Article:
Staying in Lille

Moored in Lille
By chance, we were motoring through Lille seeing mainly industrial landscape when we came across some pretty moorings next to parkland. We tied up outside a lovely Belgian barge called 'Marie Alice' and the owner, Alain, came out and helped us moor. There was a group of 6 live aboard barges, mostely retired bargees, living here with water, electricity and some even have post boxes! We asked at the local VNF and found that we could stay for 3 weeks and we could buy electricity and water tokens as well. Perfect, Lawrence could go to work (at sea for 2 weeks) and Lorna could stay somewhere beautiful and enjoy most of the comforts of home.

Moored in Lille

Waterdog still looking smaller than the old continental barges but in keeping with the large French canals.

alongside the local boats

Canal de la Deule with Lille's Citadel park to the right over the foot bridge.

Lille on the 'Canal de la Deule' is a busy stretch of canal with barges starting at 06:30 and running on until 20:30 in the evening. We had to tie our ropes really tight, or Waterdog was swept up and down the canal by the passing barges and could cause the neighbouring barge to be jolted and twisted as the ropes tightened. Our neighbour helped us get our big mooring ropes tight using the engine to stretch them first ahead and then astern. When you are down below you can hear the barges coming, first Waterdog surges toward the oncoming barge as the water is pulled that way. Then, after the ropes have reached their limit, the barge passes and Waterdog is pushed hard into the neighbour (or bank) and down below you hear the ropes stretching and tyres squealing and then the swishswishswish of the passing propellor, just like a WW1 submarine film! Then Waterdog is pulled along with the passing barge until the opposite ropes ping. If you can get the ropes tight, this is mostly stopped and you just get a small movement and some groaning from the ropes.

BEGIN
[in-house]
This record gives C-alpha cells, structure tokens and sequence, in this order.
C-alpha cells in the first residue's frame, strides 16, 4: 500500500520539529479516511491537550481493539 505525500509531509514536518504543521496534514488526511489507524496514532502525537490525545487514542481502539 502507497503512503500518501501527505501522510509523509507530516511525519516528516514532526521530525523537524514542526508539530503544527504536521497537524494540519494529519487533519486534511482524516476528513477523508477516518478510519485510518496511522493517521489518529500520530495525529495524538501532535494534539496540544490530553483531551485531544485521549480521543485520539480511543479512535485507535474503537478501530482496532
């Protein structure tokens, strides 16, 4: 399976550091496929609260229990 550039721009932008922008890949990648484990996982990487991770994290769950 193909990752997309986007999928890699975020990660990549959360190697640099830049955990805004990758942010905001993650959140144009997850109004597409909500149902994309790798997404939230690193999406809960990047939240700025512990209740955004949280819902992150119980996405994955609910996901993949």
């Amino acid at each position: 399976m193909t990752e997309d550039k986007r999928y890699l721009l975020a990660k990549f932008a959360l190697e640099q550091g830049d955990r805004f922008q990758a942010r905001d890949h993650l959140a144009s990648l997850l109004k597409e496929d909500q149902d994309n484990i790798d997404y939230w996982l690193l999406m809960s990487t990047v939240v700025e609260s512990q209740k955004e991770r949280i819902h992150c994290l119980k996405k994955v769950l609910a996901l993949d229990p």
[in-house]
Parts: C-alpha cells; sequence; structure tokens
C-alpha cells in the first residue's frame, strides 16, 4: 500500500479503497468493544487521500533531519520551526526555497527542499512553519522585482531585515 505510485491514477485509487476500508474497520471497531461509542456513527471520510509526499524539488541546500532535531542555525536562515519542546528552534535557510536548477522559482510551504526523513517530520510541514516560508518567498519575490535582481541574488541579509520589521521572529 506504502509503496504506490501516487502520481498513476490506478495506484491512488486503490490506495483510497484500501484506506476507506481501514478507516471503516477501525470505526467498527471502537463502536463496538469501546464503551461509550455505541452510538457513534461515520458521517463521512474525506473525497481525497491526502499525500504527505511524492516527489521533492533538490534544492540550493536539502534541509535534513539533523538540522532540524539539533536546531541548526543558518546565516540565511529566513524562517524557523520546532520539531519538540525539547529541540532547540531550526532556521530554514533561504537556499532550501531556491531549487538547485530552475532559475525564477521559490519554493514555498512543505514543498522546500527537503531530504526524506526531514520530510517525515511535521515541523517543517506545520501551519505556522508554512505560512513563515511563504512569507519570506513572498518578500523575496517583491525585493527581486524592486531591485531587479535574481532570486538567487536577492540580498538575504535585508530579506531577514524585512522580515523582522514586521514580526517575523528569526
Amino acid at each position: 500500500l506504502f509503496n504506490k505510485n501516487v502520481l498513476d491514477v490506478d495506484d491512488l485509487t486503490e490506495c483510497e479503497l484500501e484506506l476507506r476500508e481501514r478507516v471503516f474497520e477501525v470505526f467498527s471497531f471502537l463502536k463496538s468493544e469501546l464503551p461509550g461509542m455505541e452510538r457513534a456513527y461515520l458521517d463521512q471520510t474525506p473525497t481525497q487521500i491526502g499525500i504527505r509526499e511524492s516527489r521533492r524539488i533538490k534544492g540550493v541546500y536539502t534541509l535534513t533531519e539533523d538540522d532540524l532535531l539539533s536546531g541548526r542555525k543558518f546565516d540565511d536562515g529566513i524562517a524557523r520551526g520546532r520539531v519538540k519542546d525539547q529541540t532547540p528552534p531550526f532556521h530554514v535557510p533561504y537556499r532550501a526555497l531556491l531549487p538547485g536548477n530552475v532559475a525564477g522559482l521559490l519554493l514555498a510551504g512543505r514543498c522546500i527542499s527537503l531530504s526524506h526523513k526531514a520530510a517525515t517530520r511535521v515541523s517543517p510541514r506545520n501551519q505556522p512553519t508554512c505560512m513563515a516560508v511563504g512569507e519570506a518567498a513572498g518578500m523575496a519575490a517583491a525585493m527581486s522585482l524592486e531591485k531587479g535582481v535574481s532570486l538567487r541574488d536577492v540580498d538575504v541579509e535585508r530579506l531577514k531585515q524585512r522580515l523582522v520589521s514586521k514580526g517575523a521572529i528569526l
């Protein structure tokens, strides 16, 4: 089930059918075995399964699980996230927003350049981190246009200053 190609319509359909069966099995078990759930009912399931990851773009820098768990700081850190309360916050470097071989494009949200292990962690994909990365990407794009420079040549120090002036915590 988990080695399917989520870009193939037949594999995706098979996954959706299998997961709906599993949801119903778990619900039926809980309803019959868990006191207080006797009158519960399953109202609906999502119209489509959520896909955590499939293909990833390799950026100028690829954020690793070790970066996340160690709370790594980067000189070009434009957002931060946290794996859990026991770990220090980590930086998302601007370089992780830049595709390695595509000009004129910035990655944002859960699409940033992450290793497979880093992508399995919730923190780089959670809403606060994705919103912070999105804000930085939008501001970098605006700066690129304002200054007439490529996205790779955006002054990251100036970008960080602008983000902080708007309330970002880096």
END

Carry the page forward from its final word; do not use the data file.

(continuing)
We will get diesel delivered by tanker here while we chill out after my offshore trip and start doing a few jobs around the barge again. First we have to re-plumb the diesel tanks to separate the large tanks for red diesel for heating and generating and then the 2 smaller tanks for white diesel for the engine. We are taking about 800 litres of red diesel here for the generator and heating and that should keep us going for a while. When we have the diesel we are going north to Wambrechies and then along the Lys as it is meant to be a smaller prettier waterway.